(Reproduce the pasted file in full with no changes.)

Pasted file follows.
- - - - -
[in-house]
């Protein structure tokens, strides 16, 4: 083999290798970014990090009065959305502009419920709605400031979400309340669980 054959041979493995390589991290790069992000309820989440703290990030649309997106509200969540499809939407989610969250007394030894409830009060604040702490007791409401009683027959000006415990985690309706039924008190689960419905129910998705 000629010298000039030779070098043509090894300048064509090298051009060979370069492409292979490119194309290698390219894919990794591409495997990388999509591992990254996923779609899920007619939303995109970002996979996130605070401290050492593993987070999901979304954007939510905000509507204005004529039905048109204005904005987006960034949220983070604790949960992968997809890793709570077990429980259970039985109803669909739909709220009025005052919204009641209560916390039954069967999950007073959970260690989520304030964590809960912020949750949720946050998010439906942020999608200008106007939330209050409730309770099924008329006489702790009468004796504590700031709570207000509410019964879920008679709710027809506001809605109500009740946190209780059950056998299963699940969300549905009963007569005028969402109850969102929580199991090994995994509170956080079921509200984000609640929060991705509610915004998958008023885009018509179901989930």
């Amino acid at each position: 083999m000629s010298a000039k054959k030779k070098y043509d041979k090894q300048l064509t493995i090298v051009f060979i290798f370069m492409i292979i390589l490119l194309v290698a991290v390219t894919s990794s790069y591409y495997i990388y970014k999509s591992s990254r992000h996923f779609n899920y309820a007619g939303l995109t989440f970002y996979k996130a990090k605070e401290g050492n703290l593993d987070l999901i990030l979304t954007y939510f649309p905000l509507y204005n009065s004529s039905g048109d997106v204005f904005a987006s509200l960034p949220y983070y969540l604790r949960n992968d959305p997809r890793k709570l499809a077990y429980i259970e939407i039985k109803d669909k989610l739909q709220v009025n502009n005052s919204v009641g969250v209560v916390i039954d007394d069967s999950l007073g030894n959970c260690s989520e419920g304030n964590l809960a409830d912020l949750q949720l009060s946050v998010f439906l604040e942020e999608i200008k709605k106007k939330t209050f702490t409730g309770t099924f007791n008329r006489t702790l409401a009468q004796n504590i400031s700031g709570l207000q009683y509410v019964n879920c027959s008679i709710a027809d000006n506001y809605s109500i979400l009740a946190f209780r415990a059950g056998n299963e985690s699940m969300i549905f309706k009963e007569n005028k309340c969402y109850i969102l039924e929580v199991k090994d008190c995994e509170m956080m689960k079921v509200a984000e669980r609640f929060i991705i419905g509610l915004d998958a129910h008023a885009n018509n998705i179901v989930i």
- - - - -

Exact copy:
[in-house]
């Protein structure tokens, strides 16, 4: 083999290798970014990090009065959305502009419920709605400031979400309340669980 054959041979493995390589991290790069992000309820989440703290990030649309997106509200969540499809939407989610969250007394030894409830009060604040702490007791409401009683027959000006415990985690309706039924008190689960419905129910998705 000629010298000039030779070098043509090894300048064509090298051009060979370069492409292979490119194309290698390219894919990794591409495997990388999509591992990254996923779609899920007619939303995109970002996979996130605070401290050492593993987070999901979304954007939510905000509507204005004529039905048109204005904005987006960034949220983070604790949960992968997809890793709570077990429980259970039985109803669909739909709220009025005052919204009641209560916390039954069967999950007073959970260690989520304030964590809960912020949750949720946050998010439906942020999608200008106007939330209050409730309770099924008329006489702790009468004796504590700031709570207000509410019964879920008679709710027809506001809605109500009740946190209780059950056998299963699940969300549905009963007569005028969402109850969102929580199991090994995994509170956080079921509200984000609640929060991705509610915004998958008023885009018509179901989930």
């Amino acid at each position: 083999m000629s010298a000039k054959k030779k070098y043509d041979k090894q300048l064509t493995i090298v051009f060979i290798f370069m492409i292979i390589l490119l194309v290698a991290v390219t894919s990794s790069y591409y495997i990388y970014k999509s591992s990254r992000h996923f779609n899920y309820a007619g939303l995109t989440f970002y996979k996130a990090k605070e401290g050492n703290l593993d987070l999901i990030l979304t954007y939510f649309p905000l509507y204005n009065s004529s039905g048109d997106v204005f904005a987006s509200l960034p949220y983070y969540l604790r949960n992968d959305p997809r890793k709570l499809a077990y429980i259970e939407i039985k109803d669909k989610l739909q709220v009025n502009n005052s919204v009641g969250v209560v916390i039954d007394d069967s999950l007073g030894n959970c260690s989520e419920g304030n964590l809960a409830d912020l949750q949720l009060s946050v998010f439906l604040e942020e999608i200008k709605k106007k939330t209050f702490t409730g309770t099924f007791n008329r006489t702790l409401a009468q004796n504590i400031s700031g709570l207000q009683y509410v019964n879920c027959s008679i709710a027809d000006n506001y809605s109500i979400l009740a946190f209780r415990a059950g056998n299963e985690s699940m969300i549905f309706k009963e007569n005028k309340c969402y109850i969102l039924e929580v199991k090994d008190c995994e509170m956080m689960k079921v509200a984000e669980r609640f929060i991705i419905g509610l915004d998958a129910h008023a885009n018509n998705i179901v989930i």